A lot of GAA members have enough money worries of their own without having their troubles increased by involvement with clubs which are basically insolvent. These sort of financial headaches turn off the best of people from getting involved at executive committee level in a lot of clubs. Football should be about games and fun, not balance sheets, constant fundraising and meetings with the bank.
Over the last few years I have made the point that Dublin are now so well-organised and as a result will dominate Leinster (it has happened already) and they will be involved at the latter end of the championship in most years. It is a numbers game in many ways but if the county with the most resources also has some of the smartest people running the show then they will move farther ahead of the chasing pack.
Of course Dublin won't win every All-Ireland but the elite few are so far ahead of the rest that the championship has lost any real meaning until it comes to August.
In the past I have argued that Dublin should be looking at some type of division to increase participation in underage teams at county level. This does not go down well with the diehards who take the view that Dublin should not be disadvantaged by their own success.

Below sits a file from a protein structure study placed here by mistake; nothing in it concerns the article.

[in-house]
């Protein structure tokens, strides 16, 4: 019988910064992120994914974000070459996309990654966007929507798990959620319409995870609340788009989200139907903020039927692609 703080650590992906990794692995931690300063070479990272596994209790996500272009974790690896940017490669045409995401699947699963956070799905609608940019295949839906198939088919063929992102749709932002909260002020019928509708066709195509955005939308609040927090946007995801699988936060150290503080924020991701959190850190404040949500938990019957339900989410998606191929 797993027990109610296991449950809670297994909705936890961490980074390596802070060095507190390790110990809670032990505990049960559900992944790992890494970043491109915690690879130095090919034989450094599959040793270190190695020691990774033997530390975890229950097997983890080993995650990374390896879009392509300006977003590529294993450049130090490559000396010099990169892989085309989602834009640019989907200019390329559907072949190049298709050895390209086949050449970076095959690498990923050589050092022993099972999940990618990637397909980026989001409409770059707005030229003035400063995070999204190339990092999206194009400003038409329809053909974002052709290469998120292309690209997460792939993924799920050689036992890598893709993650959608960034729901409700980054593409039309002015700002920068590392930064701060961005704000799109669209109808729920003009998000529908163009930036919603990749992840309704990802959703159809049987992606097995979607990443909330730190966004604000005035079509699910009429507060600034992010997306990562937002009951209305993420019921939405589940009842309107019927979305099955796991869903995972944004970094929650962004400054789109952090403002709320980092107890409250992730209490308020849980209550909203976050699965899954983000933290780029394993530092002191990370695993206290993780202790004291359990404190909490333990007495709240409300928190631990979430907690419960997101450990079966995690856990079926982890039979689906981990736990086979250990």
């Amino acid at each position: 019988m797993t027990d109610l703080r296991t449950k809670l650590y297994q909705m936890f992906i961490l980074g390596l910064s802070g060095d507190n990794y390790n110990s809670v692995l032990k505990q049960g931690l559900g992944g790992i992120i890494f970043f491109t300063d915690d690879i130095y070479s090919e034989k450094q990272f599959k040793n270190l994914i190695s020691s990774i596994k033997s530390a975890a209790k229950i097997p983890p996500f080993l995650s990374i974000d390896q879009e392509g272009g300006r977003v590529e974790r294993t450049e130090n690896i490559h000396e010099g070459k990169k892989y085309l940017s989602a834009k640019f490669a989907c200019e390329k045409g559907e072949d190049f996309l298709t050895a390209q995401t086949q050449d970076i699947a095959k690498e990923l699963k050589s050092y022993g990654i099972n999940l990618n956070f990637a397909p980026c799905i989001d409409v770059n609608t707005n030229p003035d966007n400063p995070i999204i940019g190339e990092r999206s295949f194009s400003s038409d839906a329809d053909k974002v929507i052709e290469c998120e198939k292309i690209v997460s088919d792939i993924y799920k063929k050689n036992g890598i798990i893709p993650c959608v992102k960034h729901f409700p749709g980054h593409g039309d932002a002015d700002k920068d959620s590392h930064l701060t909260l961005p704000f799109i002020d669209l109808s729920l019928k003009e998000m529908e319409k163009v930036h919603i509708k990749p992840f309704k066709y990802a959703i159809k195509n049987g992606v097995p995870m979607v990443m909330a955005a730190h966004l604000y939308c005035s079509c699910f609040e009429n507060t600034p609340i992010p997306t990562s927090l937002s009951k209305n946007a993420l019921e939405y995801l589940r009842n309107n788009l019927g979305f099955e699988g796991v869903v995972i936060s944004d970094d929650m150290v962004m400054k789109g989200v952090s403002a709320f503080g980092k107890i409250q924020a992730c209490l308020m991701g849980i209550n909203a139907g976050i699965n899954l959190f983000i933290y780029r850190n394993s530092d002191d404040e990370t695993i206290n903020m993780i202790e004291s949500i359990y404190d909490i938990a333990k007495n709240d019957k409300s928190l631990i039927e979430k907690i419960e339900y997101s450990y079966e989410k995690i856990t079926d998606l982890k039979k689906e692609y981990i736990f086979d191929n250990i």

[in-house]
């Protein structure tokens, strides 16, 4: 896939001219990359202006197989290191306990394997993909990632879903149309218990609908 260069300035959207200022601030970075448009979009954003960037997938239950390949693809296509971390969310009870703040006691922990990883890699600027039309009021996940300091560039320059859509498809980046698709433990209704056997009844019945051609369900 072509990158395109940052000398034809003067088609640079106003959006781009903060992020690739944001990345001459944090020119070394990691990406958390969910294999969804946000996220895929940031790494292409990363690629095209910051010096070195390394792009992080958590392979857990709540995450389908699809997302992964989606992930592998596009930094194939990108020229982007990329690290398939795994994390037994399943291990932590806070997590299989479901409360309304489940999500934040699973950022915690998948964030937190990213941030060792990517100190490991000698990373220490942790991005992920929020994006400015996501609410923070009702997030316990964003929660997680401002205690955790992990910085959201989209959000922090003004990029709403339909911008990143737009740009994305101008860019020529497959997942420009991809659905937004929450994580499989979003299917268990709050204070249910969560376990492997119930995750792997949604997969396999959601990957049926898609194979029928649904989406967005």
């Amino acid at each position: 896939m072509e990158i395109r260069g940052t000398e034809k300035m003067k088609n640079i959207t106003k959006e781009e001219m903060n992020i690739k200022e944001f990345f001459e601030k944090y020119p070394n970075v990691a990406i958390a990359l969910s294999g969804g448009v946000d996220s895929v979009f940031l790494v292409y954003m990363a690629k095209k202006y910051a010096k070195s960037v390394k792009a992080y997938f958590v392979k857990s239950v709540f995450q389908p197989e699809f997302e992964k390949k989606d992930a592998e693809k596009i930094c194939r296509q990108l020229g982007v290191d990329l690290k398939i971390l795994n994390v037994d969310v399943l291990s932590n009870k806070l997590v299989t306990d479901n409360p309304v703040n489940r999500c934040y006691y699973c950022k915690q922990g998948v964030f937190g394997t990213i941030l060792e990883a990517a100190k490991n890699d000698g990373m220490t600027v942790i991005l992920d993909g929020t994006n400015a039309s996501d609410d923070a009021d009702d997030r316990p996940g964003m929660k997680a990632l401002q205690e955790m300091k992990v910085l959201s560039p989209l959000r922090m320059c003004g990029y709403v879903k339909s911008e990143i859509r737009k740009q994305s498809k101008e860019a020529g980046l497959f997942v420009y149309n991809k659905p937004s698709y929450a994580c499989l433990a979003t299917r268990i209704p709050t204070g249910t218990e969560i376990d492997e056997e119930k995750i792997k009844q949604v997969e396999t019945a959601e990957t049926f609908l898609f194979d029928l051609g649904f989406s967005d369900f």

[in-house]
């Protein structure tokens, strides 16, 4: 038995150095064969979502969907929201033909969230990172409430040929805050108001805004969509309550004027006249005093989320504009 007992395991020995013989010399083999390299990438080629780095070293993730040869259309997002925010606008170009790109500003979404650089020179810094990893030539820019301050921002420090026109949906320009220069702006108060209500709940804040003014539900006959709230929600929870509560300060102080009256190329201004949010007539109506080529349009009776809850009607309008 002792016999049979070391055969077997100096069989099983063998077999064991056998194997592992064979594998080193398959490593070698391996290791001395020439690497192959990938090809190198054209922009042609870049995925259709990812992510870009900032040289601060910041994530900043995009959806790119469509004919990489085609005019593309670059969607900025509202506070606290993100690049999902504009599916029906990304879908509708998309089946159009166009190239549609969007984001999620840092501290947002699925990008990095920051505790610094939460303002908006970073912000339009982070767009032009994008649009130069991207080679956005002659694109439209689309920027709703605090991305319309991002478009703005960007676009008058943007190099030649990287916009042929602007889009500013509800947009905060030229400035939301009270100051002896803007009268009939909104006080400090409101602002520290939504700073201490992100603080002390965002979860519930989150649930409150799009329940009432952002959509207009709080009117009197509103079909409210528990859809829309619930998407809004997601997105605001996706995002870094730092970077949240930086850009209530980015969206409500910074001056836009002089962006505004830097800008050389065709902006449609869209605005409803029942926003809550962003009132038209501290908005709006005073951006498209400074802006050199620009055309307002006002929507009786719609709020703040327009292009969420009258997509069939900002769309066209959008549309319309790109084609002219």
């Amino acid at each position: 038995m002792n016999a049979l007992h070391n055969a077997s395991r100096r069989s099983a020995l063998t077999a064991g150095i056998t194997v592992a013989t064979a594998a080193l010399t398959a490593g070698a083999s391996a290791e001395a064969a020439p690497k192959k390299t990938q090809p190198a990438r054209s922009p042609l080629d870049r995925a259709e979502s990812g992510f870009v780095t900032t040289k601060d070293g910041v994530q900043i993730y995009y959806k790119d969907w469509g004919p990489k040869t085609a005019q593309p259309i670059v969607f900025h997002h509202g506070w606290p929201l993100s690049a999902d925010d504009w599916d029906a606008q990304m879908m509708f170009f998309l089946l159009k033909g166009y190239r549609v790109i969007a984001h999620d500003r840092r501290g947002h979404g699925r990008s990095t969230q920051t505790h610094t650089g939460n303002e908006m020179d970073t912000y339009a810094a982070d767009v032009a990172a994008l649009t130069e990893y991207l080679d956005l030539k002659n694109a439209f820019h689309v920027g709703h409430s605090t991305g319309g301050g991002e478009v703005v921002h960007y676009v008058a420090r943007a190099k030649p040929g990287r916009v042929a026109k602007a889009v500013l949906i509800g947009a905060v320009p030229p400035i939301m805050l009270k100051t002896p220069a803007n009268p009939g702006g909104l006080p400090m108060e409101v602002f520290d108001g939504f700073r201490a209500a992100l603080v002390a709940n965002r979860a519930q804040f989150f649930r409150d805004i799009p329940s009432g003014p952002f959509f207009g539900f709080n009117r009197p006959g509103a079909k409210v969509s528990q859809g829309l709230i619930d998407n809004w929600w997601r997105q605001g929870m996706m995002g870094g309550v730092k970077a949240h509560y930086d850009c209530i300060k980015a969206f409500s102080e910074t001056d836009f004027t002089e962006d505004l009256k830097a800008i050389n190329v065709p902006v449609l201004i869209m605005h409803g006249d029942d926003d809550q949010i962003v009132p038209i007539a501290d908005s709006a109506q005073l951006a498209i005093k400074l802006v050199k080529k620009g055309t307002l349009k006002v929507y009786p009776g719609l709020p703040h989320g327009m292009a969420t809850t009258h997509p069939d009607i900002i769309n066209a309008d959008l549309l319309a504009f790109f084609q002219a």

However, I still have not heard one credible argument against Dublin having multiple teams at underage level. It is hard to argue against the fact that the Dublin senior brand is too popular to change, yet Dublin should actively seek to give bigger numbers the opportunity to play in a county team from 14 to 18, or even to under 21. The ultimate beneficiary of this would be the Dublin senior team.